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GNU is Not Unix

Serious Network Function Vulnerability Found In Glibc 113

Posted by Soulskill
from the audits-finding-gold dept.
An anonymous reader writes: A very serious security problem has been found and patched in the GNU C Library (Glibc). A heap-based buffer overflow was found in __nss_hostname_digits_dots() function, which is used by the gethostbyname() and gethostbyname2() function calls. A remote attacker able to make an application call to either of these functions could use this flaw to execute arbitrary code with the permissions of the user running the program. The vulnerability is easy to trigger as gethostbyname() can be called remotely for applications that do any kind of DNS resolving within the code. Qualys, who discovered the vulnerability (nicknamed "Ghost") during a code audit, wrote a mailing list entry with more details, including in-depth analysis and exploit vectors.

Comment: Re:So what will this accomplish? (Score 1) 124

by Rich0 (#48915767) Attached to: Uber Capping Prices During Snowmageddon 2015

Since the national guard wasn't around to give people a lift, maybe we should offer additional compensation to the folks who take the risk of getting into an accident so that you don't have to.

I'm sure your local police, fire department, national guard, and other emergency services accept donations. Those are your "folks who take risk so you don't have to".

Uber drivers are "folks who take risk so they might make a buck". They're a company. They're there to make a profit. Remember Adam Smith on how we get our bread.

I'm not suggesting that they're motivated by anything other than making a buck (though the reality is somewhere in-between - workers are motivated by more than money).

The thing is, I bet that even with the price caps Uber drove a whole lot more people home than the local police department did. I bet that if prices were higher they'd have driven more people home (after all, the goal of the algorithm is to charge the highest price possible while utilizing drivers 100%).

So, if you want to feel good then donate money to the police. If you want to get home, then offer to pay a driver whatever they feel the ride is worth.

Comment: Re:The system is corrupt ... (Score 1) 172

I won't argue that governments created the cable monopolies, but network effects tend to create many others. What government action prevented anybody from buying an alternative OS pre-installed on their home PC without paying a fee to Microsoft in the process?

If you want to believe that monopolies are harmless you can do so. It really doesn't matter - corruption like the one in this article will ensure we never get rid of the government-sponsored monopolies let alone get rid of the ones I'd want to see go away.

Comment: Re:Well... (Score 1) 193

by Rich0 (#48915601) Attached to: White House Drone Incident Exposes Key Security Gap

I suspect you could also use an unregulated trebuchet to launch something over a fence, or perhaps an unauthorized weather balloon with a payload to drop something on your neighbor's lawn from altitude. Or a slingshot (although those might be illegal within city limits). The notion of a serious "security gap" is farcical because any reasonably intelligent person could come up with a number of clever ways to outwit fences and exclusion zones.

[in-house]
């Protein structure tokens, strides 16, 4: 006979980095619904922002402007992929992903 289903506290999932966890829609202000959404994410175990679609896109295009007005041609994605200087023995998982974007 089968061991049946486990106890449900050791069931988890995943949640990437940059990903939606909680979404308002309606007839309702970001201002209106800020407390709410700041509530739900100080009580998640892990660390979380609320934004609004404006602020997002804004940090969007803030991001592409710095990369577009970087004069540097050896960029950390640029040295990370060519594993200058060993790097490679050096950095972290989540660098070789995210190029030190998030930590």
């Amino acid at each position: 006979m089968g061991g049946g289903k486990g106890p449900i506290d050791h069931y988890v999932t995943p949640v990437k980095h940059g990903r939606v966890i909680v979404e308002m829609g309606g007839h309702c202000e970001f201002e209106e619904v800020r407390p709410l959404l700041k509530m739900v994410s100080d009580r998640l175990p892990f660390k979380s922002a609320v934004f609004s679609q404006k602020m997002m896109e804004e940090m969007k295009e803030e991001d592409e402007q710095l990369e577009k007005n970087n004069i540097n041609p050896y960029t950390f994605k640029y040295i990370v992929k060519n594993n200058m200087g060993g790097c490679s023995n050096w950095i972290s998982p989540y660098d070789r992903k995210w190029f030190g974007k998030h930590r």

Yup. If it is THAT important to protect the president's life, then he shouldn't be anywhere near a window or wall that isn't armored.

Comment: Re:low-tech countermeasures (Score 1) 193

by ColdWetDog (#48915297) Attached to: White House Drone Incident Exposes Key Security Gap

High-pressure, wide-spread water canons should take out low-flying drones pretty quickly. The only advanced tech bit would be the targeting system.

Cool! Let's turn the White House into a giant fountain. That should spruce up the neighborhood nicely.

Really, the problem isn't the drone. It's the White House. If it wasn't there, then all of this whining and wailing would never see the light of day.

We just need to move the White House away from everyone who could possibly want to hurt it's inhabitants. Given our new found relationship with Cuba, I'm going to suggest we move the complex down to Guantanamo Bay.

Comment: Re:So what will this accomplish? (Score 1) 124

by Rich0 (#48914509) Attached to: Uber Capping Prices During Snowmageddon 2015

If you are freezing to death and the only thing that can save your life would be using that check in your pocket for a million dollars, you would burn that check, in order to save your life.

If this were literally a matter of life and death then the national guard should be herding people onto trucks to get them out of danger, and shooting looters in the street.

Since the national guard wasn't around to give people a lift, maybe we should offer additional compensation to the folks who take the risk of getting into an accident so that you don't have to.

Comment: Re:So what will this accomplish? (Score 4, Insightful) 124

by Rich0 (#48914477) Attached to: Uber Capping Prices During Snowmageddon 2015

Correct me if I'm wrong, but in normal operation on a busy night you can see Uber prices surge up to 500% or more. If you want to see anti-gouging laws implemented like they have in New Jersey, where gas stations and service providers are not allowed to increase their prices during a disaster situation, go ahead and support Uber's right to surge pricing whenever they want it.

What a surprise that during hurricane Sandy there were huge lines in NJ and it was impossible to buy gas there. Maybe if they allowed prices to float people would have reconsidered the importance of their trip, but anybody with a need to drive could pay the $20/gallon to drive, or at least easily obtain enough gas to drive to someplace where it was cheaper (you only need a few gallons to get to an area not impacted by the storm). Also, if prices were higher you'd see everybody with a tanker truck driving east to fill up and offering the gas for sale at a street stand, which would provide far more gas to the region.